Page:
The young of this species have light brown heads, brown wings with paler undersides and a tail, underparts with pale streaks, whereas the adults have dark sandy brown wings with a light brown head and underparts. Their underwings have a pale 'M' shape when they are open.

Females are larger and heavier than males. Their size ranges from 20-24 in (50.8-60.9 cm), and their wingspan of 3.9-4.7 ft (1.1-1.4 m). They have bone-colored legs and feet which are unfeathered.

They have a long tail and small head with the wingtips falling short of the tail tip when the bird is perched. Whistling kites soar on slightly bowed wings with their long flight feathers.

The underwings of the whistling kite have a pale 'M' shape when they are open.

How cute are they?

You could call them cute as they are fluffy birds, but most people do not consider them cute. They make a squeaky sound that goes 'squuuuueeaakkk'.

How do they communicate?

Whistling kites communicate by calling during flight, or while perched, and even while at the nest.

How big is a whistling kite?

A whistling kite is a medium-sized bird ranging from 20-24 in (50.8-60.9 cm), and they have a wingspan of 3.9-4.7 ft (1.1-1.4 m). They are almost four times bigger than a chipping sparrow.

How fast can a whistling kite fly?

The whistling kite can fly at a speed of approximately around 118 mph (190 kph). Since it belongs to the family of eagles and hawks, it has a good speed when it comes to flight.

How much does a whistling kite weigh?

The whistling kite weighs around 1.3-2.2 lb (0.5-1 kg). Males weigh around 1.3-1.5 lb (0.5-0.6 kg), whereas females weigh around 1.5-2.2 lb (0.5-1 kg).

What are the male and female names of the species?

Males and females of this species are known as a male whistling kite and female whistling kite.

What would you call a baby whistling kite?

A baby whistling kite is called a young whistling kite or an immature whistling kite.

What do they eat?

Whistling kites prey on insects such as grasshoppers and caterpillars, rabbits belonging to small mammals, birds, fish, and carrion (dead animals). They are mostly scavengers even though they tend to take primary live prey. They are raptors who patrol the farms' wastelands and roads for dead animals, too, especially when live prey is scarce.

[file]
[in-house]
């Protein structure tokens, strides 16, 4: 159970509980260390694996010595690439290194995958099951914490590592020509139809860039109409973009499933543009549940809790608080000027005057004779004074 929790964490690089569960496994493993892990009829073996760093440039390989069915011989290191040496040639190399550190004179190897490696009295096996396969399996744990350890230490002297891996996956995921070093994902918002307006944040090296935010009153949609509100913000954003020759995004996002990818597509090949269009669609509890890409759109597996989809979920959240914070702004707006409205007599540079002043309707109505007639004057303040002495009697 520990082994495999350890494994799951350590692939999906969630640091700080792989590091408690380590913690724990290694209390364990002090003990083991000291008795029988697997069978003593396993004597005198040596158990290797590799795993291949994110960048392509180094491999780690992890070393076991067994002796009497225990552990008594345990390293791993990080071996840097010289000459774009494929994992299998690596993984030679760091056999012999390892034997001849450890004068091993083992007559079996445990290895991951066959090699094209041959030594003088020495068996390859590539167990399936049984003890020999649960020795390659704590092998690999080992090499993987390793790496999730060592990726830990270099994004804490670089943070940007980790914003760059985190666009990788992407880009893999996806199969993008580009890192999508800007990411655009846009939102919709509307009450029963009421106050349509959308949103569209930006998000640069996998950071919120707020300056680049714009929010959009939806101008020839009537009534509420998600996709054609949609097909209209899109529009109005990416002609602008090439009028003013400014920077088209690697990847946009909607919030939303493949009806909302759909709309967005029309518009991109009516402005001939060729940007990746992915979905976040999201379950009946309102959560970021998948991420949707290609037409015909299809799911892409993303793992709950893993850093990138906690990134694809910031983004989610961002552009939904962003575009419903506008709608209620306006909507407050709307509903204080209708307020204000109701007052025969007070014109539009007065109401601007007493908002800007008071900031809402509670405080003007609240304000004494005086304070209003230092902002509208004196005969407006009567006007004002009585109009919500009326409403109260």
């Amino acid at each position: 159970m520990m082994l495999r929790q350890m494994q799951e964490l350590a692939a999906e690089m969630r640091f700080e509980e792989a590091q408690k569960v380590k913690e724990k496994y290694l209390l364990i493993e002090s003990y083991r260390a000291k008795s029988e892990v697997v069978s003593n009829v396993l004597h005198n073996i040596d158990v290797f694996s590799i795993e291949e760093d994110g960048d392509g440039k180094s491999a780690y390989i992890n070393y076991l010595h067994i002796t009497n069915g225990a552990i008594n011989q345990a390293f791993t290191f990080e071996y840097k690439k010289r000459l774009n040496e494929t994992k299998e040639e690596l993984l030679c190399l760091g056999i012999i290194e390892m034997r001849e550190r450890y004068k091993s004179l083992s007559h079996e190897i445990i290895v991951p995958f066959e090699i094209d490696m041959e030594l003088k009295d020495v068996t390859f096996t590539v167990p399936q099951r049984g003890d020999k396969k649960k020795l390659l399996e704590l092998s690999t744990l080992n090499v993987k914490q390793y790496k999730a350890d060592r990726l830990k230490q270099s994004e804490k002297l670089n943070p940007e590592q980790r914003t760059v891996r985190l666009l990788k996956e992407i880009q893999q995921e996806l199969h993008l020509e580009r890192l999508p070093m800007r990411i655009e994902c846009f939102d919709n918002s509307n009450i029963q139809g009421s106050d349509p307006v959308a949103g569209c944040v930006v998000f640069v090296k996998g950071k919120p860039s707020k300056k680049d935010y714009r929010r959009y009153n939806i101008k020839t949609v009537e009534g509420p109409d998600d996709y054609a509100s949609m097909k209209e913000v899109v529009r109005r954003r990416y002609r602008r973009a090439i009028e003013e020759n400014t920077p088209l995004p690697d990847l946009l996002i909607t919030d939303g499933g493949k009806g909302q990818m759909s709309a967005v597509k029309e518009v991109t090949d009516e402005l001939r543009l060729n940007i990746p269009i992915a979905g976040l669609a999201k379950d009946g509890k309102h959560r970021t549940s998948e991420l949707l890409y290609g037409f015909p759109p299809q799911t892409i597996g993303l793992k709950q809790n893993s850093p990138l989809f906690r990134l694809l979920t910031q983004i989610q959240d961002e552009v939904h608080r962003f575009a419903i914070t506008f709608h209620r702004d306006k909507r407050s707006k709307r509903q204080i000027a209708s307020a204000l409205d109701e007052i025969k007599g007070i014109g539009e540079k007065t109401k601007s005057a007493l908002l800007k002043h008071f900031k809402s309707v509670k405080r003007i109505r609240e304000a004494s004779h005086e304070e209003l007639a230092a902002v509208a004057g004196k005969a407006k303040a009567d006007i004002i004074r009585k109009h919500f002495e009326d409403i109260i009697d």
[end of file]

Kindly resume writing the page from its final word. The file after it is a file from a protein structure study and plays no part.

Are they dangerous?

They are normally not dangerous, but they can be dangerous if they are instigated or disturbed.

Would they make a good pet?

No, they would not make a good pet as they are a wild bird species, and as they are carnivorous, they tend to be dangerous.

Did you know...

Whistling kites, just like the hawks, can eat cats on rare occasions as they are scavengers and might be eating dead remains of a cat or roadkill. As whistling kites are diurnal birds, they mostly hunt during the day.

What are other names for whistling kites?

It is also called a whistling hawk or a whistling eagle.

Why do hawks whistle?

The whistling kite bird has been given this name because they make a unique descending whistle noise during their flight. They whistle to usually mark their territory while mating, to mark their strength against other hawks, and at other invaders.

Here at Kidadl, we have carefully created lots of interesting family-friendly animal facts for everyone to discover! For more relatable content, check out these bare throated bellbird facts and inca dove facts for kids.

You can even occupy yourself at home by coloring in one of our free printable whistling kite coloring pages.

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Written by Divya Raghav

Bachelor of Commerce specializing in Accounting and Finance, Master of Business Administration

Divya Raghav picture

Divya RaghavBachelor of Commerce specializing in Accounting and Finance, Master of Business Administration

With a diverse range of experience in finance, administration, and operations, Divya is a diligent worker known for her attention to detail. Born and raised in Bangalore, she completed her Bachelor's in Commerce from Christ University and is now pursuing an MBA at Narsee Monjee Institute of Management Studies, Bangalore. Along with her professional pursuits, Divya has a passion for baking, dancing, and writing content. She is also an avid animal lover who dedicates her time to volunteering for animal welfare causes.